The new CDC guidance was prompted by unintended consequences of the 2016 recommendations, which created barriers for care of people with chronic or severe pain, many of whom relied on opioid doses far higher than the recommended amount. The 2016 guidance also resulted in some people who no longer had access to these painkillers switching to heroin, and some physicians stopped caring for pain patients for fear of criminal and civil penalties.

The report on the guidelines adds that other misapplications of the 2016 rules included extension of them to patients not covered in the guidelines, like those with cancer or palliative care; the abrupt discontinuation of the drugs in some patients; duration limits by insurers and pharmacies; and patient dismissal and abandonment.

“These actions are not consistent with the 2016 CDC Guideline and have contributed to patient harm, including untreated and undertreated pain, serious withdrawal symptoms, worsening pain outcomes, psychological distress, overdose, and suicidal ideation and behavior,” the report says.  It notes that many states have passed laws based on the 2016 guidance, even though the rules were meant to “support, not supplant, individualized, patient-centered care.”

The Kentucky General Assembly has passed several opioid-control laws in recent years, including one to limit opioid prescriptions for acute pain to a three-day supply, with exemptions.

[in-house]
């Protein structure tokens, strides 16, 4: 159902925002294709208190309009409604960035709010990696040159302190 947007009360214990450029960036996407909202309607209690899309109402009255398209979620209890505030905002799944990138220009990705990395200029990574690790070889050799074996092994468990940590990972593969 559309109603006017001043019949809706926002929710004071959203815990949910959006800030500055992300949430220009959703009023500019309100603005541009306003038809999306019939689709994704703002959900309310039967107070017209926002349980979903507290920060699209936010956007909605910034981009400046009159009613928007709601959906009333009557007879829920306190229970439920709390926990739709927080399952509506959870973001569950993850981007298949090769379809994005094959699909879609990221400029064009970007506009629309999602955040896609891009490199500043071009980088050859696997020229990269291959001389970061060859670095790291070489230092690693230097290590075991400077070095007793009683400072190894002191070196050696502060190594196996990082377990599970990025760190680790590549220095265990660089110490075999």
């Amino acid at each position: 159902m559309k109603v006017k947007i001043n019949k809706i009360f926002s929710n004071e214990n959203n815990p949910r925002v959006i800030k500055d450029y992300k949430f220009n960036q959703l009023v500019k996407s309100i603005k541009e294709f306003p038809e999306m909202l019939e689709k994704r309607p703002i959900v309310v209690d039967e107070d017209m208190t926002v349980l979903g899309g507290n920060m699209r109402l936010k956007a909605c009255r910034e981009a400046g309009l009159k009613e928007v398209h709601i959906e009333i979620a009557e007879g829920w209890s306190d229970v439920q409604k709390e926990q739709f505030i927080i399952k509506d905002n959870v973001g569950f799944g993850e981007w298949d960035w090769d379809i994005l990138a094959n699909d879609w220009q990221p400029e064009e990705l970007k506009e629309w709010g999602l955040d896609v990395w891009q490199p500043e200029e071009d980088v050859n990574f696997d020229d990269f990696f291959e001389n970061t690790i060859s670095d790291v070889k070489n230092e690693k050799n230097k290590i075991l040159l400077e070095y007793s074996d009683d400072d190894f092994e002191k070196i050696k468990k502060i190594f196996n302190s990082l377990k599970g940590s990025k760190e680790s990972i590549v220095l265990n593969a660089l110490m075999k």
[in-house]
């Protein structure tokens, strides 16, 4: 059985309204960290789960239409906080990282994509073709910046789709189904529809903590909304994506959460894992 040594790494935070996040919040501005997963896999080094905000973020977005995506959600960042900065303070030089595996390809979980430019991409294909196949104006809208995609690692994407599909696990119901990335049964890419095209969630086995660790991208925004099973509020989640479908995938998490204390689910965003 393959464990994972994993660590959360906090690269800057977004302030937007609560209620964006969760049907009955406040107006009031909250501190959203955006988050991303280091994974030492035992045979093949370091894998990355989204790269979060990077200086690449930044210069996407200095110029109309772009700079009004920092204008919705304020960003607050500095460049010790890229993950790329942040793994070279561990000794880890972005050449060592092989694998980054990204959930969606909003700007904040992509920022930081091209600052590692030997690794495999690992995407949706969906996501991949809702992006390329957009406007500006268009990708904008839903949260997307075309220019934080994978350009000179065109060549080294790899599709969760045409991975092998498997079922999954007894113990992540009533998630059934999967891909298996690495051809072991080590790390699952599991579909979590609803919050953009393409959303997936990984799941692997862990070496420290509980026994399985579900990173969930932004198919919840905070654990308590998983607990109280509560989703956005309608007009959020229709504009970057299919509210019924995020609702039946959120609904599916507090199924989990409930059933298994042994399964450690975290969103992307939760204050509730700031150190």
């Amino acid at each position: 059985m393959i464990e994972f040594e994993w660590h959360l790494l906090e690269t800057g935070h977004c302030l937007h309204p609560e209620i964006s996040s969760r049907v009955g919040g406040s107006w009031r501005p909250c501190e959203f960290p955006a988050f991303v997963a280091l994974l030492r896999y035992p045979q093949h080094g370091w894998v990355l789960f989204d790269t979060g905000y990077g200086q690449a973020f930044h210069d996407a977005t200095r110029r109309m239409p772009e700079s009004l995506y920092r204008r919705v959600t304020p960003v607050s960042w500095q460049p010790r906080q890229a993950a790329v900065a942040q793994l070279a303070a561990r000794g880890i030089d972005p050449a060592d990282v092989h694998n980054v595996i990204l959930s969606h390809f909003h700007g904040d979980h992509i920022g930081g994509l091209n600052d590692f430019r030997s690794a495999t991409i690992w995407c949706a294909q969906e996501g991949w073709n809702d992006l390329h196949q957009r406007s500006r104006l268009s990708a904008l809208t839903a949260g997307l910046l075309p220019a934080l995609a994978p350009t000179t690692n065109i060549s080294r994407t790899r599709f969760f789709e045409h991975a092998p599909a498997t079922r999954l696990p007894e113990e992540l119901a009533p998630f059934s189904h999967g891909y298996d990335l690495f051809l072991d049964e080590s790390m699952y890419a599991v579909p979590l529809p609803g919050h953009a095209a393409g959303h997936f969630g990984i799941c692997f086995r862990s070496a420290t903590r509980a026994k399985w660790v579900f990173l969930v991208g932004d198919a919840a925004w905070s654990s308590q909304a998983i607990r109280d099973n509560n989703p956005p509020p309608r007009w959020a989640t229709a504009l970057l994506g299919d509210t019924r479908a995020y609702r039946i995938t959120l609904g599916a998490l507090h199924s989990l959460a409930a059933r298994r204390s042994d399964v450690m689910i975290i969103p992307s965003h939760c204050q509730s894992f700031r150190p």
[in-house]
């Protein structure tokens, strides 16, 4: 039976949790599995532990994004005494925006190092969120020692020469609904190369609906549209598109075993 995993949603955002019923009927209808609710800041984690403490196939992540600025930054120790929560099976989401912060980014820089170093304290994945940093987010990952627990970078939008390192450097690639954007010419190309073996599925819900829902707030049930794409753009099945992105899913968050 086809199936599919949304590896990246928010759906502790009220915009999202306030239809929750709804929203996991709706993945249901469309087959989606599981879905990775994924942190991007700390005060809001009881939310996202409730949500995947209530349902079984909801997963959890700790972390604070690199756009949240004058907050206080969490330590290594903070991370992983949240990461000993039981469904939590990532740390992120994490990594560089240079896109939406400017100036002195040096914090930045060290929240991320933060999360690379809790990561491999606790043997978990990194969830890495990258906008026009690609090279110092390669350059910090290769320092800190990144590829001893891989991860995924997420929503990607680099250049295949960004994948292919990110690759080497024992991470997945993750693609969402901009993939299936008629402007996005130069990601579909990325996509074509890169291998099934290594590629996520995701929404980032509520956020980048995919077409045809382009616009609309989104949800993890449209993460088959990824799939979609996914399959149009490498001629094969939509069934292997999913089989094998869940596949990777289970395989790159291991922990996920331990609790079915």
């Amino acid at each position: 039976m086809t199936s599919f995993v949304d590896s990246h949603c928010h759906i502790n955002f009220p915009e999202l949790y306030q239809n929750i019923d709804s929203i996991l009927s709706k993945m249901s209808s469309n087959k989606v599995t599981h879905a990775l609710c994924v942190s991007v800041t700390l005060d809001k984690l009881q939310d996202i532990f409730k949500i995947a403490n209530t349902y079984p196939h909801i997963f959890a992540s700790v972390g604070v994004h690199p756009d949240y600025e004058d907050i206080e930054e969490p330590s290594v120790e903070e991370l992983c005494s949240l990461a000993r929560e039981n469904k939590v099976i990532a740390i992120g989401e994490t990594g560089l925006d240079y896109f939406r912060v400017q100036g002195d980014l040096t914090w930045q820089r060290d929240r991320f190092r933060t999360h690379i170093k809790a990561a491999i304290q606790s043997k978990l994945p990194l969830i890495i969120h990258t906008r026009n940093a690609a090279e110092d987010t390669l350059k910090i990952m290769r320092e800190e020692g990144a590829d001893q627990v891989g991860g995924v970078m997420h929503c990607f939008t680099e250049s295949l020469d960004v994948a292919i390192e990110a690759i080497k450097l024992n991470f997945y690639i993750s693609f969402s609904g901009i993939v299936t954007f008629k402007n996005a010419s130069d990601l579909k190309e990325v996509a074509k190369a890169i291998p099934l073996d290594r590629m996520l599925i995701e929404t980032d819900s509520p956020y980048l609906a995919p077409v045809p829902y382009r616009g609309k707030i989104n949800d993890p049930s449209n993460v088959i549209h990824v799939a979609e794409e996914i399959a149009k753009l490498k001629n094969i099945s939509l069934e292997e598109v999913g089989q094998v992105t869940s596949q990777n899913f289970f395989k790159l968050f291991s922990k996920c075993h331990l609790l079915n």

The new guidelines recognize the dangers associated with opioids, but also recognize their value in treating pain. It offers 12 recommendations for clinicians who are prescribing opioids for adult outpatients with pain. They do not apply to patients suffering pain from cancer or sickle-cell disease, or those in end-of-life or palliative care.

The report says the recommendations are “based on a systematic review of the available scientific evidence while considering benefits and harms; patients’, caregivers’, and clinicians’ values and preferences; and resource allocation.”

The first guideline recommends that providers use non-opioid alternatives whenever possible, stating, “Clinicians should only consider opioid therapy for acute pain if benefits are anticipated to outweigh risks to the patient.”